Eventually Mohamed paid Gilchrist the $1,260. He also had paid more $1,000 for car rentals, because he was without a vehicle for much longer than he expected.

Both Leeds and Gilchrist say they no longer deal with each other.

Mohamed said Automoves never disclosed it was merely a broker and wouldn't be taking responsibility for delivering his car on time. He said he wouldn't have hired the company if it had.

Assurance of delivery

Initially, the company appeared highly professional in its initial dealings with him, Mohamed said.

Automoves quoted him $1,250 to move the Mazda using a nine-car carrier with delivery to Edmonton within six to seven days.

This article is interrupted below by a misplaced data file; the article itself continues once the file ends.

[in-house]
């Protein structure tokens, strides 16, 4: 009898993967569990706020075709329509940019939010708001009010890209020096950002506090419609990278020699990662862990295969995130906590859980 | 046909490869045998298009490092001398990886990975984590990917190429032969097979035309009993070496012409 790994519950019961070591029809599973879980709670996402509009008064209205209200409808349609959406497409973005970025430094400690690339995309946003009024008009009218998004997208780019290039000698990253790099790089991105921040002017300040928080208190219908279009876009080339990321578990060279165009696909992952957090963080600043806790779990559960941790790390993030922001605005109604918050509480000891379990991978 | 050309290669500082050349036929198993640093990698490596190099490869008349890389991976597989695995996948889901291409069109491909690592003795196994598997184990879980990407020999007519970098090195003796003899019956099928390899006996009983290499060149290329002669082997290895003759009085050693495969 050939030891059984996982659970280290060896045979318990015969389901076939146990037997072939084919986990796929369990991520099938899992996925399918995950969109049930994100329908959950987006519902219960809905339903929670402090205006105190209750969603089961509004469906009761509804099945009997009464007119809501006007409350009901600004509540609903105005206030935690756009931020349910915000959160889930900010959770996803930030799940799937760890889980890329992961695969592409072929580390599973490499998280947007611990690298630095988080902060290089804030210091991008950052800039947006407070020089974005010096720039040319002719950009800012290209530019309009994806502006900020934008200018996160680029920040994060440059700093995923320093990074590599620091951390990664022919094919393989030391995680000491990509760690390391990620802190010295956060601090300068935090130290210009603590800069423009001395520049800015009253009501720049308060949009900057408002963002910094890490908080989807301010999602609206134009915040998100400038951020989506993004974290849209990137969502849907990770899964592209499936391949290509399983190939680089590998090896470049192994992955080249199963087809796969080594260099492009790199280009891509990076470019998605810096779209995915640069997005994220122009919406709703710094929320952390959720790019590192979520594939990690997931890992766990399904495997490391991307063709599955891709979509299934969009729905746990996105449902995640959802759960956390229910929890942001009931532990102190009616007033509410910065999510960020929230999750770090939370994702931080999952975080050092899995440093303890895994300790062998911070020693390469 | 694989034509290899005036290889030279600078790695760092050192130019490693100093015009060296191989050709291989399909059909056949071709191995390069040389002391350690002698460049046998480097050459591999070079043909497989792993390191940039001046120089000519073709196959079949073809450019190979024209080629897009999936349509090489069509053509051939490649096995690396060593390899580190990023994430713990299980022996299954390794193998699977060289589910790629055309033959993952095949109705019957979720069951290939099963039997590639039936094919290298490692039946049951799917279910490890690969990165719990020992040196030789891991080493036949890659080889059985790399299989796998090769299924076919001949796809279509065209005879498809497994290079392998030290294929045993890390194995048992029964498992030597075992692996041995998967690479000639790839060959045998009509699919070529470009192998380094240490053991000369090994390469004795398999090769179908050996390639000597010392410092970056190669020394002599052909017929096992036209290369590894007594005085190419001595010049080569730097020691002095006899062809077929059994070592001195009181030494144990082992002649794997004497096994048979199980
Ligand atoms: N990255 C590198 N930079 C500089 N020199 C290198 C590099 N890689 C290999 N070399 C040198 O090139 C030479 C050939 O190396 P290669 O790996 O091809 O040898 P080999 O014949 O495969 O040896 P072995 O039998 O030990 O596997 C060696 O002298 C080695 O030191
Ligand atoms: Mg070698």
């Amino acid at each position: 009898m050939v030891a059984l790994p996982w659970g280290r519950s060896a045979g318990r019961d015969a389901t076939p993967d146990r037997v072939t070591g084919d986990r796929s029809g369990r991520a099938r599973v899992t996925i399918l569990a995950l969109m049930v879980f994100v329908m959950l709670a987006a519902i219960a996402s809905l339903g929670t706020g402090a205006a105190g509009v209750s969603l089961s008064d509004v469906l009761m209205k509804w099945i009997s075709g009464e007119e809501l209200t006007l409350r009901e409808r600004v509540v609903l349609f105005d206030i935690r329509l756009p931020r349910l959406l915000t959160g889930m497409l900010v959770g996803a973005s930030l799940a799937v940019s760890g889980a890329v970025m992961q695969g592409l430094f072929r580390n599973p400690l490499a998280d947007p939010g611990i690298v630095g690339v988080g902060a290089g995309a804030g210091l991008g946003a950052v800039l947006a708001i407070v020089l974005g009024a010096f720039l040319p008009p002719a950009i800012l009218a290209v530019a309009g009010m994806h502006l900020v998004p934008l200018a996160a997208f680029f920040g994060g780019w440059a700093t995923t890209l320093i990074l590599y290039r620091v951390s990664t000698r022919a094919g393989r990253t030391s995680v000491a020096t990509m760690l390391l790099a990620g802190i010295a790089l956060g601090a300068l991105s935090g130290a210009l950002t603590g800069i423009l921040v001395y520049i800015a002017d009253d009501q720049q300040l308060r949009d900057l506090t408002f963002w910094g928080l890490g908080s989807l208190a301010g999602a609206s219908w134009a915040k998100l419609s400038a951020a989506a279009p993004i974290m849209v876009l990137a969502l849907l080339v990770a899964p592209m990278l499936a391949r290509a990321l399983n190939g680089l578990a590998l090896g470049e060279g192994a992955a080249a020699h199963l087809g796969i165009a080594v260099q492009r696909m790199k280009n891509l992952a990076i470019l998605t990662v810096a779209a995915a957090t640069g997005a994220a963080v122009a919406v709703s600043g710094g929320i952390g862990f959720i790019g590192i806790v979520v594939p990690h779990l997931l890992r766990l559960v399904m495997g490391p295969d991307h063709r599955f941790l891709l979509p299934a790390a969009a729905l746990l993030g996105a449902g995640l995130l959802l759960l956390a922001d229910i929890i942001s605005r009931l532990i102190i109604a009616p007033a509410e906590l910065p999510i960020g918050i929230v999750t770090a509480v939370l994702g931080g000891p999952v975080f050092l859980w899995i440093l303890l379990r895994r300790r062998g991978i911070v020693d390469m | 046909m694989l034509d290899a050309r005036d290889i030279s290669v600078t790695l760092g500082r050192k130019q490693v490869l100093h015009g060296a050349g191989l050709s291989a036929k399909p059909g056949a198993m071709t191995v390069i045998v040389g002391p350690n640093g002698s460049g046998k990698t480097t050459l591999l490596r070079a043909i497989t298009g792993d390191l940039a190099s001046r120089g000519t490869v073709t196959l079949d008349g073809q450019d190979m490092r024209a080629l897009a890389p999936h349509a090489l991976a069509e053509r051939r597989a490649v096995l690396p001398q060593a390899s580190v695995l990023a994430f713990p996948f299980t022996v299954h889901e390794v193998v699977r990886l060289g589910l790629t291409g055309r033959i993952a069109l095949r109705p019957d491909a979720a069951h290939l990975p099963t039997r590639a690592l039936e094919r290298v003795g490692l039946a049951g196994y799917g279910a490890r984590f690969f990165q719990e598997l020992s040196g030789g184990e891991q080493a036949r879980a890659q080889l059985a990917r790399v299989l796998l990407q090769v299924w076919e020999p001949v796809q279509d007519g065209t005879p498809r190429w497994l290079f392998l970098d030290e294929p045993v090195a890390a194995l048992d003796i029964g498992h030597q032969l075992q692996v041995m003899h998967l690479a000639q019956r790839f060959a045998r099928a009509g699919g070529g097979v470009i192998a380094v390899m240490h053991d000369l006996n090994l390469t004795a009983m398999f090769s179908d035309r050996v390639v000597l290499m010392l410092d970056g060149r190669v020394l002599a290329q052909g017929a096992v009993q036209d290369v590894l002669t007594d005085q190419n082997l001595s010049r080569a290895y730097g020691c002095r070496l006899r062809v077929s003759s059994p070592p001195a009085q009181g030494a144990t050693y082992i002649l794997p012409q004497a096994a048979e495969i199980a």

When the pickup was delayed, Leeds emailed Mohamed to assure him the delivery date would not change and even offered to compensate him for having to rent a car.

"We take care of our customers," Leeds wrote.

But once the vehicle was picked up and he had paid Automoves the money, Mohamed said the company stopped returning his calls.

He later learned that Automoves has no car moving equipment of its own and had hired Capital to do the job.

'Big-time transportation company'

Mohamed said Leeds never disclosed that it wasn't a real moving company.

"The way they made it seem was that they were a big-time transportation company," Mohamed said.

Leeds told Go Public his company's website and Mohamed's invoice clearly show that he is a broker.

What the website actually says is: "Automoves provides access to the largest car carrier network in Canada. Reputable car shipping agents will transport your vehicle anywhere in Canada — on time and most competitive rates."